All Worldly Things Will Pass, God's Love Endures
by Rev. Robert Wagner
Reprinted with permission of "The Arlington Catholic Herald"
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Written to explain that
Christ came to save everyone.
While some people were speaking about how the temple was adorned with costly stones and votive offerings, Jesus said, "All that you see here - the days will come when there will not be left a stone upon another stone that will not be thrown down."
Then they asked him, "Teacher, when will this happen? And what sign will there be when all these things are about to happen"? He answered, "See that you not be deceived, for many will come in may name, saying, "I am he,' and 'The time has come.' Do not follow them! When you hear of wars and insurrections, do not be terrified, for such things must happen first, but it will not immediately be the end." Then he said to them, "Nation will rise against nation, and kingdom against kingdom. There will be powerful earthquakes, famines, and plagues from place to place; and awesome sights and mighty signs will come from the sky.
"Before all this happens, however, they will seize and persecute you, they will hand you over to the synagogues and to prisons, and they will have you led before kings and governors because of my name. It will lead to your giving testimony. Remember, you are not to prepare your defense beforehand, for I myself shall give you a wisdom in speaking that all your adversaries will be powerless to resist or refute. You will even be handed over by parents, brothers, relatives, and friends, and they will put some of you to death. You will be hated by all because of my name, but not a hair on your head will be destroyed. By your perseverance you will secure your lives."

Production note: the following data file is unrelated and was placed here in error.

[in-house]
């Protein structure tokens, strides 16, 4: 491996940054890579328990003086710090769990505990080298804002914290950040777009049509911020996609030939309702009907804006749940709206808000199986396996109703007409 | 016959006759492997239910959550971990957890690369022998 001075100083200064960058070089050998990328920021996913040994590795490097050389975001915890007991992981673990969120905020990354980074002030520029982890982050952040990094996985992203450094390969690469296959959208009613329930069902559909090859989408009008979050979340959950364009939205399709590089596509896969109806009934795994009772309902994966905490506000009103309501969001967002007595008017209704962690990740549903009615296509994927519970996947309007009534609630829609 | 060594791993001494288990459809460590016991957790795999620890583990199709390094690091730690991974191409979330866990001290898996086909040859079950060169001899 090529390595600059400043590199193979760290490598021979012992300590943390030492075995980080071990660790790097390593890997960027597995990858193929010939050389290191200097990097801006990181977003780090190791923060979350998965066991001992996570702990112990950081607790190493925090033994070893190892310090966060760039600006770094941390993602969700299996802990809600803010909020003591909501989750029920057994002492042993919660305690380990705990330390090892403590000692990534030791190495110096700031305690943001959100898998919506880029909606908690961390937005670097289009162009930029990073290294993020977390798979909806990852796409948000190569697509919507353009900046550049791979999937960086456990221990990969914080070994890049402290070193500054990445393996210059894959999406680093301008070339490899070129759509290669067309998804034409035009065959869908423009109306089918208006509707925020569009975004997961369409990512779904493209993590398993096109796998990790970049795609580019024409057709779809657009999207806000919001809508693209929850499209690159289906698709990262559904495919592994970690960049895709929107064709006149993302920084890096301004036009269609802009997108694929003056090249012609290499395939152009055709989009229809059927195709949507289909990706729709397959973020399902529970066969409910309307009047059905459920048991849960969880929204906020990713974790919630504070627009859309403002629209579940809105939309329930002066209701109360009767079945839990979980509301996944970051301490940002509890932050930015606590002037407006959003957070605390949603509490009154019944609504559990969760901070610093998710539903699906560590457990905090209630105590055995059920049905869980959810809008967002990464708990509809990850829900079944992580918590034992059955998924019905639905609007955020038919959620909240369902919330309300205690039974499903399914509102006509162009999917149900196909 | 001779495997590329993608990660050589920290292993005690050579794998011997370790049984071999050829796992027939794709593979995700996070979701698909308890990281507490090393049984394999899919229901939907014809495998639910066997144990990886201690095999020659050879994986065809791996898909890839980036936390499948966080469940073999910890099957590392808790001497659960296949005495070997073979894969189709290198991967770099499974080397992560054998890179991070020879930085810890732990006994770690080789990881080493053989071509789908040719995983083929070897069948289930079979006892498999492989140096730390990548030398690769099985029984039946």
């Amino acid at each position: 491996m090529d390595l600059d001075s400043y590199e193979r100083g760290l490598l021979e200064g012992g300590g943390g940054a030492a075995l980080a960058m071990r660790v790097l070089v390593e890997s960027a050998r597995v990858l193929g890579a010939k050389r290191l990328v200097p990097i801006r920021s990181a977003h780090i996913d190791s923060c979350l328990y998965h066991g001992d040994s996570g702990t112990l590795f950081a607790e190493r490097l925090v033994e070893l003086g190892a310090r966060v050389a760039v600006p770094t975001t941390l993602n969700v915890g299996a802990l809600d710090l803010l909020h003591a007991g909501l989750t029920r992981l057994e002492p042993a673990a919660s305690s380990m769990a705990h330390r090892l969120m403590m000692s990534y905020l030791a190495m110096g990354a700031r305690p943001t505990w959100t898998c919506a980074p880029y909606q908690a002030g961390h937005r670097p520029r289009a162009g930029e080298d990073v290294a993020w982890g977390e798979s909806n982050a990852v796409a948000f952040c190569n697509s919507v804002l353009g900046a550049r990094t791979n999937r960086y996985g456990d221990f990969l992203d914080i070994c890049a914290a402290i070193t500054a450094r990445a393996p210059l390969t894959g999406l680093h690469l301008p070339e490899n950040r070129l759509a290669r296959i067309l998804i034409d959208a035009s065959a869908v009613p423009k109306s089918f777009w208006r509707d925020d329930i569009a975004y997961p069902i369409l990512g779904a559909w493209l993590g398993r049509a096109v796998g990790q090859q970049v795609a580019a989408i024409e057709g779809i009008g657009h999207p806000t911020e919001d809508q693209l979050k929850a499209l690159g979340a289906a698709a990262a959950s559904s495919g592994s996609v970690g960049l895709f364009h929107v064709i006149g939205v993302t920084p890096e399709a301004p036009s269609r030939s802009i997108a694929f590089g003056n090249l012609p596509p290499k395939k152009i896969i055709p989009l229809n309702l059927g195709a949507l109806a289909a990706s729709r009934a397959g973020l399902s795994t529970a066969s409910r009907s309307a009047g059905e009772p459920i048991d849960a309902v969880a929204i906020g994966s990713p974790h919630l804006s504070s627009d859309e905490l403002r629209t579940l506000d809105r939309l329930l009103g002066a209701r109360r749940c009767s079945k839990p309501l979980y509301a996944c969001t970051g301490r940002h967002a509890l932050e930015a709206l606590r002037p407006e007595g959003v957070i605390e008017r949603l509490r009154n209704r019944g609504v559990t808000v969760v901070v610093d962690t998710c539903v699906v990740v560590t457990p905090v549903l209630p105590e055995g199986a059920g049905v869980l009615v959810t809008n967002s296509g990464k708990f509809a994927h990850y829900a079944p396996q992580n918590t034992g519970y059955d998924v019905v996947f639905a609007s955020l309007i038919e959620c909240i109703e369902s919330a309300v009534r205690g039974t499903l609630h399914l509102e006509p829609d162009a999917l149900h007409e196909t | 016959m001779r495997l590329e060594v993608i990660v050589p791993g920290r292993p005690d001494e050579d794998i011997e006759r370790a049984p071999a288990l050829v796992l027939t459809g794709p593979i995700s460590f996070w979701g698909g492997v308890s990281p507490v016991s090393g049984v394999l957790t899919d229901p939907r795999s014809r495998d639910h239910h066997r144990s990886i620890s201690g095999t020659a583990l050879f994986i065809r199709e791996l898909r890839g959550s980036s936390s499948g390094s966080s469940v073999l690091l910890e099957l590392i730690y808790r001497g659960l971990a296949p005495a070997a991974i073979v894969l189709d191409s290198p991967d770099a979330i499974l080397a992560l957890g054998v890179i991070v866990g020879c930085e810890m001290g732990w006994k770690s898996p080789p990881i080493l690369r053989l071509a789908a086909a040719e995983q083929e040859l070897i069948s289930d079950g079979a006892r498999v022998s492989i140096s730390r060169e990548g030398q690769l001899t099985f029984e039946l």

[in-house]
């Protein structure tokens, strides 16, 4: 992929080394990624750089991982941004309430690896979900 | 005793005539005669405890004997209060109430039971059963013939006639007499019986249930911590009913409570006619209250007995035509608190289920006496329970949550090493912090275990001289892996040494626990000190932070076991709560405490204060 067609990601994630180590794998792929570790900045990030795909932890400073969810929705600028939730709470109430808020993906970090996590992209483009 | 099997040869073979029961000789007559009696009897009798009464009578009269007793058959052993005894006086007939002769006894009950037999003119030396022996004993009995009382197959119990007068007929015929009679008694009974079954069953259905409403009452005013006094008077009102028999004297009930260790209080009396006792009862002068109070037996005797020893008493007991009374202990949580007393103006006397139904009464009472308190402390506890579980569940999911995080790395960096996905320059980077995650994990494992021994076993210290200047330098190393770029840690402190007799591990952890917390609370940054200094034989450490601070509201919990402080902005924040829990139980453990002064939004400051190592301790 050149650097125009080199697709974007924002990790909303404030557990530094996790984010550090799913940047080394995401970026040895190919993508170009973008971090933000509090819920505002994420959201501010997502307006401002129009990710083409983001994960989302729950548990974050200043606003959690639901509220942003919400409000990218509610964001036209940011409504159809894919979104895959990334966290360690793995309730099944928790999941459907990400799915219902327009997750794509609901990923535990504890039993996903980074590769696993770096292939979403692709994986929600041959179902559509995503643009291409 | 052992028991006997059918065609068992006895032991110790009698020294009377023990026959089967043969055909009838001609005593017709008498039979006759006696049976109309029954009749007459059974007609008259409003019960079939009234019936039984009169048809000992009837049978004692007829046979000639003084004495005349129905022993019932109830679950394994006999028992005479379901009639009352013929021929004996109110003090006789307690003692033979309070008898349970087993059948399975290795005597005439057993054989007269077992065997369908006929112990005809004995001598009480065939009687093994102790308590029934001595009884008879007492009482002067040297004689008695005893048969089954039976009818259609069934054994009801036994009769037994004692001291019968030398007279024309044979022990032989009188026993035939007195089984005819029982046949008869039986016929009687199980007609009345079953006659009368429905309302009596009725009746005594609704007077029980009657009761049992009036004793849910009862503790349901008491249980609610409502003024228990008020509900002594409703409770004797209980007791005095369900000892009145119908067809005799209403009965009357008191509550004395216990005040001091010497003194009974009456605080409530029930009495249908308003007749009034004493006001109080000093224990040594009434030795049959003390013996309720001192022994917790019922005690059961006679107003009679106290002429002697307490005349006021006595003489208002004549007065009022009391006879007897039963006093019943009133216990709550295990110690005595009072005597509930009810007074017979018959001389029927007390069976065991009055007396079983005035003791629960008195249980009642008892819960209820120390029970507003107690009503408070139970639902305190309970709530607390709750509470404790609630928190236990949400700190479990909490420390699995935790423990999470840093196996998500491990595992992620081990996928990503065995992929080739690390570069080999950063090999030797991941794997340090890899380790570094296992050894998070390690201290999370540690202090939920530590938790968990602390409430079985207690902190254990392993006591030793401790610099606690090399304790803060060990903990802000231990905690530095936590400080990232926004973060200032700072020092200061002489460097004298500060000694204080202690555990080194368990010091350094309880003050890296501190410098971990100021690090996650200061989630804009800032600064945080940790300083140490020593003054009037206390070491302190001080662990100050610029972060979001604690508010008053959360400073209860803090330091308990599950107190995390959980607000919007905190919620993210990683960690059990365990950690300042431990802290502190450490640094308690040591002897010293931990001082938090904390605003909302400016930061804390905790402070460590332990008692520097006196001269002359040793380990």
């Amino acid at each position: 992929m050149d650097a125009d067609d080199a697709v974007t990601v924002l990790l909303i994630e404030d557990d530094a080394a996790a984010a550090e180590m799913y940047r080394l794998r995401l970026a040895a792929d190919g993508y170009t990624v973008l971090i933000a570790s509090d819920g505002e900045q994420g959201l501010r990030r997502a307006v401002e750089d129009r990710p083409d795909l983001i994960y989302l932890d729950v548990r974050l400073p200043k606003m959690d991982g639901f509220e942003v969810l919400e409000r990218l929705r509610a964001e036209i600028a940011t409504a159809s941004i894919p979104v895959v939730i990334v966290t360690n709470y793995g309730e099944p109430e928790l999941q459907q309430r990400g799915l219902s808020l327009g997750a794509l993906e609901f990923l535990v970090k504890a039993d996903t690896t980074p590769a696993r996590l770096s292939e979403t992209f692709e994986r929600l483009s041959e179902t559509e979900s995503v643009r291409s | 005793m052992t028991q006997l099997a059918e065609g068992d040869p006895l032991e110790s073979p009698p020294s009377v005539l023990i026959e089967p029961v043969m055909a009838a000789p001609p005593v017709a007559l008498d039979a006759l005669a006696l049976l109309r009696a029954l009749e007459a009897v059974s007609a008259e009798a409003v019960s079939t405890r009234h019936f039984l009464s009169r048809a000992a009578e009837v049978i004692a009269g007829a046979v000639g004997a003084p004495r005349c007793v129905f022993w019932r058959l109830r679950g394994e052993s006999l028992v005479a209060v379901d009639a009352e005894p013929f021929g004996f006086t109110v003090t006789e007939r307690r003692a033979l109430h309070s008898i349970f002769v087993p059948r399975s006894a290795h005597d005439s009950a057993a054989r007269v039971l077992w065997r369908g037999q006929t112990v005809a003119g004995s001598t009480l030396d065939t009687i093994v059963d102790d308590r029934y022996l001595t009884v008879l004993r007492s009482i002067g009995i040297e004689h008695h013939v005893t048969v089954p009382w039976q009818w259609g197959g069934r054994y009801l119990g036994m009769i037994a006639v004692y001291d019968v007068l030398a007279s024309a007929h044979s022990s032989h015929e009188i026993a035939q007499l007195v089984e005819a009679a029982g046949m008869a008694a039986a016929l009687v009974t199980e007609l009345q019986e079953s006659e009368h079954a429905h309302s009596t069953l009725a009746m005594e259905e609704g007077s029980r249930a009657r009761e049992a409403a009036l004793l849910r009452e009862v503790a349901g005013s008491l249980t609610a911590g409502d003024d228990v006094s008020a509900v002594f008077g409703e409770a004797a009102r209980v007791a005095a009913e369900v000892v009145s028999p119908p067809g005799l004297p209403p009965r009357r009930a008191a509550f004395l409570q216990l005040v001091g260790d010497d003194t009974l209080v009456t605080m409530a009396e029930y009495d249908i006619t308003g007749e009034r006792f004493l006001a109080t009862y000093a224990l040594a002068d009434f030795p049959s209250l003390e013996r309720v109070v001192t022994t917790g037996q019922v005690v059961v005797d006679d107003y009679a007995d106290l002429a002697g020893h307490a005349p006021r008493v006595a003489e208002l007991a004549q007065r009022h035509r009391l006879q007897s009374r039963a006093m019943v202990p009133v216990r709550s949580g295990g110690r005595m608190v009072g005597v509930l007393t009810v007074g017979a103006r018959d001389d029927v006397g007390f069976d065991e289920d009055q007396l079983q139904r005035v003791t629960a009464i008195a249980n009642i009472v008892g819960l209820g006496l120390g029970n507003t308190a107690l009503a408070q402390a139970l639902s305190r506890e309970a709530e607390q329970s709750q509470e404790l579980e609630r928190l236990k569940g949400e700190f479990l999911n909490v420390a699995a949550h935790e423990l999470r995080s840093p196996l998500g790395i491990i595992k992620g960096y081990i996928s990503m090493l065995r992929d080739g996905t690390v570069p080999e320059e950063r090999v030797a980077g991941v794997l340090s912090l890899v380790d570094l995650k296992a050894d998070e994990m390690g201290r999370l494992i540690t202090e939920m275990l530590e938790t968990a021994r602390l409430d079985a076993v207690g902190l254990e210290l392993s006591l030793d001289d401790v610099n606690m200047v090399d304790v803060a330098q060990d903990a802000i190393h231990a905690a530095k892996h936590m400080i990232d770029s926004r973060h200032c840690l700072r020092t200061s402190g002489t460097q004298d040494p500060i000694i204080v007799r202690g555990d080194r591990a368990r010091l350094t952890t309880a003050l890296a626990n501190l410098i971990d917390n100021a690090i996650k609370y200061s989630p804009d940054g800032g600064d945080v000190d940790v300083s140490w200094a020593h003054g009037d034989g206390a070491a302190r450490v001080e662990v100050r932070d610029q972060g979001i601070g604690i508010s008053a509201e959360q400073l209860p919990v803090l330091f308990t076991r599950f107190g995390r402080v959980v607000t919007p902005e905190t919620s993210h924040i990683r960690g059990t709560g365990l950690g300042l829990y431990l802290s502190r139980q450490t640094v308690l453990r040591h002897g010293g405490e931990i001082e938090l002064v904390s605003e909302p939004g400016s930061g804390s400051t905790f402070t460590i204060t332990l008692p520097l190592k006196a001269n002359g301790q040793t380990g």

This Sunday's Gospel account is situated a few days after Jesus comes to Jerusalem for the celebration of the Passover feast. As we recall each Palm Sunday, He entered the city to cries of joyful praise as His fellow disciples and pilgrims proclaimed, "Blessed is the king who comes in the name of the Lord" (Lk 19:38). Now Jesus is amid the crowds again, listening to them speak of the splendor of the temple that rises above them.
This Sunday’s Gospel account is situated a few days after Jesus comes to Jerusalem for the celebration of the Passover feast. As we recall each Palm Sunday, He entered the city to cries of joyful praise as His fellow disciples and pilgrims proclaimed, “Blessed is the king who comes in the name of the Lord” (Lk 19:38). Now Jesus is amid the crowds again, listening to them speak of the splendor of the temple that rises above them.
Without question, the temple was an impressive site. Its exterior was made from gleaming white marble and covered with large plates of gold and expensive ornaments. To the pilgrim approaching Jerusalem, the temple towered above the city, brilliant in the sunlight, displaying all the glory one could expect of the house of God. Admiring its beauty and gathered around their prophet and king, we cannot help but sense the joy and pride of the disciples of Jesus.